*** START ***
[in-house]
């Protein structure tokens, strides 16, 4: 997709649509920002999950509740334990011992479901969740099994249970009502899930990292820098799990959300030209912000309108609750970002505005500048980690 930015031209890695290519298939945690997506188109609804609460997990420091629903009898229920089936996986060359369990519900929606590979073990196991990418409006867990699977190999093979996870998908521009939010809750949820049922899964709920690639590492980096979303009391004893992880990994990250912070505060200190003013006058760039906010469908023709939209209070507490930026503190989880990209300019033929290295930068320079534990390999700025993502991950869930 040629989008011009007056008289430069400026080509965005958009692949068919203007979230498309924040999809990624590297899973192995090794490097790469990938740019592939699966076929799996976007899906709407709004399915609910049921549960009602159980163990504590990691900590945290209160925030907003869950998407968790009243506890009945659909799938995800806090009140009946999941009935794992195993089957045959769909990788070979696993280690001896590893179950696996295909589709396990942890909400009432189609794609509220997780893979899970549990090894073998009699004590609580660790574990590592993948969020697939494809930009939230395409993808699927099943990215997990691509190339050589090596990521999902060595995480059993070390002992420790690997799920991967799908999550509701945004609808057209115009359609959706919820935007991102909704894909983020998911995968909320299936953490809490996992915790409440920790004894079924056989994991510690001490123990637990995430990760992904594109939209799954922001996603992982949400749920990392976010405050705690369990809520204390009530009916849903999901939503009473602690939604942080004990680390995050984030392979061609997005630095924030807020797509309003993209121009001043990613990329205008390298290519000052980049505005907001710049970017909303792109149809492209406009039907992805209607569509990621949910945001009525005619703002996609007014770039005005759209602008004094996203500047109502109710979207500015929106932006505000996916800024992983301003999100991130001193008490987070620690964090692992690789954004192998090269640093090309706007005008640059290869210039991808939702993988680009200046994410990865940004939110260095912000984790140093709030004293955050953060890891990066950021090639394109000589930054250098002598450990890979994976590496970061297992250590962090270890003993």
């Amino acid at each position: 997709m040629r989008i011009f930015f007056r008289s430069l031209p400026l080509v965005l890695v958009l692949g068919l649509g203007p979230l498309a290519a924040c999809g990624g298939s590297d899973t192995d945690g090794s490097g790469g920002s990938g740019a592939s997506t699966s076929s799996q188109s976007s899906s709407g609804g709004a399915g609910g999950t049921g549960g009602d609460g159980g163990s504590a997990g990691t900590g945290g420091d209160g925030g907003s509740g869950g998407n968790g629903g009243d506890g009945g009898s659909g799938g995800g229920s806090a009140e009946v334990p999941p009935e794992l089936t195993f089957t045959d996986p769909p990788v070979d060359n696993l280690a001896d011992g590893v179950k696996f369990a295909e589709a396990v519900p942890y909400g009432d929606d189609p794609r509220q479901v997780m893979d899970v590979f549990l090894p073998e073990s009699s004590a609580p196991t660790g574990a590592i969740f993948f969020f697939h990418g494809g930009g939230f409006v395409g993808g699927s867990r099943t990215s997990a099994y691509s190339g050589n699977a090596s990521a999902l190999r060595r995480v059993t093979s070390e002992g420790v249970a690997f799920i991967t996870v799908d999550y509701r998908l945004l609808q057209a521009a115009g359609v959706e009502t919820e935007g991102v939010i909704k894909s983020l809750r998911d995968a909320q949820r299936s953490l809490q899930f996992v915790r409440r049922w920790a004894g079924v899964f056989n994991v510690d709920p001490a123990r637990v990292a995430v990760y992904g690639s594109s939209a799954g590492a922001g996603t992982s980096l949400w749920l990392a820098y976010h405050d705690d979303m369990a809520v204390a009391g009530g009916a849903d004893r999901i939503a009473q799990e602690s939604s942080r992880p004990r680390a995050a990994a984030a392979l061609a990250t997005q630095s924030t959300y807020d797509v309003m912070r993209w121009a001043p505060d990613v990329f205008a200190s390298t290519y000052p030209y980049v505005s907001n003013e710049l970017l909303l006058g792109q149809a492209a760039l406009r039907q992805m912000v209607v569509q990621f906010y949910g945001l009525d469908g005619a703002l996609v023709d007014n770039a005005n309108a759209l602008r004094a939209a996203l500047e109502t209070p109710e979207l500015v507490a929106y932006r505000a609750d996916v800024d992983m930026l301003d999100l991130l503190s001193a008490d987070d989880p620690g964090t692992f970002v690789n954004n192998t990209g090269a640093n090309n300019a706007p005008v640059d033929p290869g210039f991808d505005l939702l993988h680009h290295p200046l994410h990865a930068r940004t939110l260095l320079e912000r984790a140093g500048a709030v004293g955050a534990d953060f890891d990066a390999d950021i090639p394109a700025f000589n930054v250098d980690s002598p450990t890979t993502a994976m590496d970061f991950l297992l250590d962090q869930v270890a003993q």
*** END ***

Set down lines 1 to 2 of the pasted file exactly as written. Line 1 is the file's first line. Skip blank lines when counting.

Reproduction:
[in-house]
């Protein structure tokens, strides 16, 4: 997709649509920002999950509740334990011992479901969740099994249970009502899930990292820098799990959300030209912000309108609750970002505005500048980690 930015031209890695290519298939945690997506188109609804609460997990420091629903009898229920089936996986060359369990519900929606590979073990196991990418409006867990699977190999093979996870998908521009939010809750949820049922899964709920690639590492980096979303009391004893992880990994990250912070505060200190003013006058760039906010469908023709939209209070507490930026503190989880990209300019033929290295930068320079534990390999700025993502991950869930 040629989008011009007056008289430069400026080509965005958009692949068919203007979230498309924040999809990624590297899973192995090794490097790469990938740019592939699966076929799996976007899906709407709004399915609910049921549960009602159980163990504590990691900590945290209160925030907003869950998407968790009243506890009945659909799938995800806090009140009946999941009935794992195993089957045959769909990788070979696993280690001896590893179950696996295909589709396990942890909400009432189609794609509220997780893979899970549990090894073998009699004590609580660790574990590592993948969020697939494809930009939230395409993808699927099943990215997990691509190339050589090596990521999902060595995480059993070390002992420790690997799920991967799908999550509701945004609808057209115009359609959706919820935007991102909704894909983020998911995968909320299936953490809490996992915790409440920790004894079924056989994991510690001490123990637990995430990760992904594109939209799954922001996603992982949400749920990392976010405050705690369990809520204390009530009916849903999901939503009473602690939604942080004990680390995050984030392979061609997005630095924030807020797509309003993209121009001043990613990329205008390298290519000052980049505005907001710049970017909303792109149809492209406009039907992805209607569509990621949910945001009525005619703002996609007014770039005005759209602008004094996203500047109502109710979207500015929106932006505000996916800024992983301003999100991130001193008490987070620690964090692992690789954004192998090269640093090309706007005008640059290869210039991808939702993988680009200046994410990865940004939110260095912000984790140093709030004293955050953060890891990066950021090639394109000589930054250098002598450990890979994976590496970061297992250590962090270890003993």